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© Johns Hopkins Center for Health Security, centerforhealthsecurity.org Updated 04/16/2020 SARS-CoV-2 Genetics Updated April 16, 2020 Key Findings for Public Health e outbreak was initiated from either a single introduction into humans or very few animal-to-human transmission events. SARS-CoV-1 and SARS-CoV-2 use the same cellular receptor, ACE2, which could be used as a starting point for creating therapeutics for SARS-CoV-2. Background Coronaviruses, including the pneumonia-causing novel coronavirus currently known as SARS-CoV-2, are enveloped, nonsegmented, positive-sense RNA viruses. Coronavirus genomes have some of the largest genomes among RNA viruses, with approximately 25-32 kilobases. 1 e typical CoV genome includes a 5’-cap, 5’-untranslated region (UTR), open reading frames, a 3’-UTR, and 3’-poly(A) tail. e first two thirds of the genome typically codes for nonstructural proteins from 2 open reading frames that form the replicase complex. e last third of the genome encodes primarily structural proteins. 2 ere are 4 conserved structural proteins across CoVs: the spike (S) protein, membrane (M) protein, envelope (E) protein, and nucleocapsid (N) protein. 1 e S protein is responsible for binding to host cell receptors and viral entry to host cells. e M, E, and N proteins are part of the nucleocapsid of viral particles. SARS-CoV-2 Naming In a paper published early in the pandemic, 3 viral sequences collected from the earliest patients were assessed and compared to known viral sequences. Sequence analysis of 11 samples found that SARS-CoV-2 is in the same species as SARS-CoV; the 2 viruses are 94.6% similar in amino acid sequence (80% nucleotide sequence similarity) across the genome. 3 However, other studies from early in the outbreak do not consider the viruses to be the same species, as they differ by more than 10% in the replicase genes. 4 In February, the Coronavirus Study Group (CSG) of the International Committee on Taxonomy of Viruses officially named the novel coronavirus SARS-CoV-2. e CSG analyzed viral genomes from several patients and assessed phylogenetic (evolutionary) relationships between the new virus and known coronaviruses. e committee found that the genome of viruses isolated from patients was similar enough to SARS genomes to be considered a variant of SARS, not an entirely novel virus. While the clinical presentation, epidemiologic patterns, and host range of SARS-CoV-2 may differ from the original SARS-CoV, it is the genetic similarity between the 2 viruses that is used to conclude they are the same species. For this reason, the CSG has named SARS-CoV and SARS-CoV-2 as variants of the species known as Severe acute respiratory syndrome– related coronaviruses. e name SARS-CoV-2 is distinct from the name of the disease, which the WHO has officially designated COVID-19. Coronaviruses have a genome made of RNA. Viruses with RNA genomes have an essential gene called the RNA-dependent RNA polymerase (RdRp), which is highly conserved, meaning that there are few changes in the gene from one RNA virus to another. is makes the gene useful for measuring the evolutionary distance and relatedness of one RNA virus to another. e CSG found that there were fewer differences in the RdRp gene when comparing the SARS-CoV and SARS-CoV-2 genomes than between variants of MERS or HCoV-OC43—that is, SARS-CoV and SARS-CoV-2 were more closely related. However, there are relatively few samples of SARS-CoV from the 2003 outbreak available for use in analysis, which could bias calculations of genetic distance between variants within and between species of coronaviruses. RNA viruses have high mutation rates that result in several slightly different versions of the viral genome being made each time the viral genome is replicated (Figure 1). is creates a viral population with diverse genomes, known as a quasispecies. With each viral replication cycle, the differences accumulate between the original viral genome and the progeny viral genomes. is may contribute to differences in clinical outcomes between patients, as the viral populations that are infecting them are slightly different. e fact that there are multiple versions of the viruses also makes it challenging to categorize viruses as different species. Instead, the genomes will have varying levels of relatedness to one another. is is why the CSG assessed the relative levels of relatedness between and within SARS-CoV and SARS-CoV-2 and compared it to the level of relatedness between other and within other coronavirus species. Figure 1. is diagram illustrates the generation of a quasispecies from one initial virus.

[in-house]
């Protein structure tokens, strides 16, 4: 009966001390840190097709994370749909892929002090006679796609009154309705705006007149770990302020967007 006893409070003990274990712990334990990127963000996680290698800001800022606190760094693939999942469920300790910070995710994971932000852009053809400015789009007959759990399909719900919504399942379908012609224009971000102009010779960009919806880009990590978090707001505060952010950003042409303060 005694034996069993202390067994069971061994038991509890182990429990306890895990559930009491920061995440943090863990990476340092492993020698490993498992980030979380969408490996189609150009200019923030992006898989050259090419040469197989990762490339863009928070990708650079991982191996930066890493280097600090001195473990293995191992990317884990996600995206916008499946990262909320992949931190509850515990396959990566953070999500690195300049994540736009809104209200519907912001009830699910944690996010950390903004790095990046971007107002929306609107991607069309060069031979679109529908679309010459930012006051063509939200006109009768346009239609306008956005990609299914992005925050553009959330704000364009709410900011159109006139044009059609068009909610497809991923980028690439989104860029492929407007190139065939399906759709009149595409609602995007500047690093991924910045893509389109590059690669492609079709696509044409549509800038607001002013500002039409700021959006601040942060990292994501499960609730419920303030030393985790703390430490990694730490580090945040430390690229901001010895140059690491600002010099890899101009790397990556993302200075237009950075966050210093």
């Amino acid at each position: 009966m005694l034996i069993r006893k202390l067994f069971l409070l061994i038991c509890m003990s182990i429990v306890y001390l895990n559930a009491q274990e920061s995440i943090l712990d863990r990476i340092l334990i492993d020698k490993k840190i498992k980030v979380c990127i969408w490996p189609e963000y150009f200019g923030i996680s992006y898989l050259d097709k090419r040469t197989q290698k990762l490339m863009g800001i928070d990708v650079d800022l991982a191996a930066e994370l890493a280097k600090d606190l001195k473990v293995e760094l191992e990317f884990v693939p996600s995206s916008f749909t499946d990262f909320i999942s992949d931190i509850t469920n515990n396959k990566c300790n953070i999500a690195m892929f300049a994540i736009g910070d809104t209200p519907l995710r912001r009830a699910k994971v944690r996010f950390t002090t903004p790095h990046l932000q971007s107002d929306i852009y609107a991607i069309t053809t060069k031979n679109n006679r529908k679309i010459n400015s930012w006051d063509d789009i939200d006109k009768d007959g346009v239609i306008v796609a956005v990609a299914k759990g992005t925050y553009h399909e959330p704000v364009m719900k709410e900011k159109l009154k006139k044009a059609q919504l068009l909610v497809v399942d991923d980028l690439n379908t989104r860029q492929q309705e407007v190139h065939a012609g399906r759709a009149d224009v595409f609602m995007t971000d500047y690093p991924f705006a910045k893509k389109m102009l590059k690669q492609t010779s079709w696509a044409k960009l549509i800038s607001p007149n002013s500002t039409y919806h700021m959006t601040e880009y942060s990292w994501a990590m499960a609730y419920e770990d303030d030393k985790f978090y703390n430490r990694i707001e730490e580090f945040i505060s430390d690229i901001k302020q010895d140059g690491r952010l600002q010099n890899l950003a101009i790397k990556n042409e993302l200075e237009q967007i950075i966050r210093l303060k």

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SARS-CoV-2 Genetics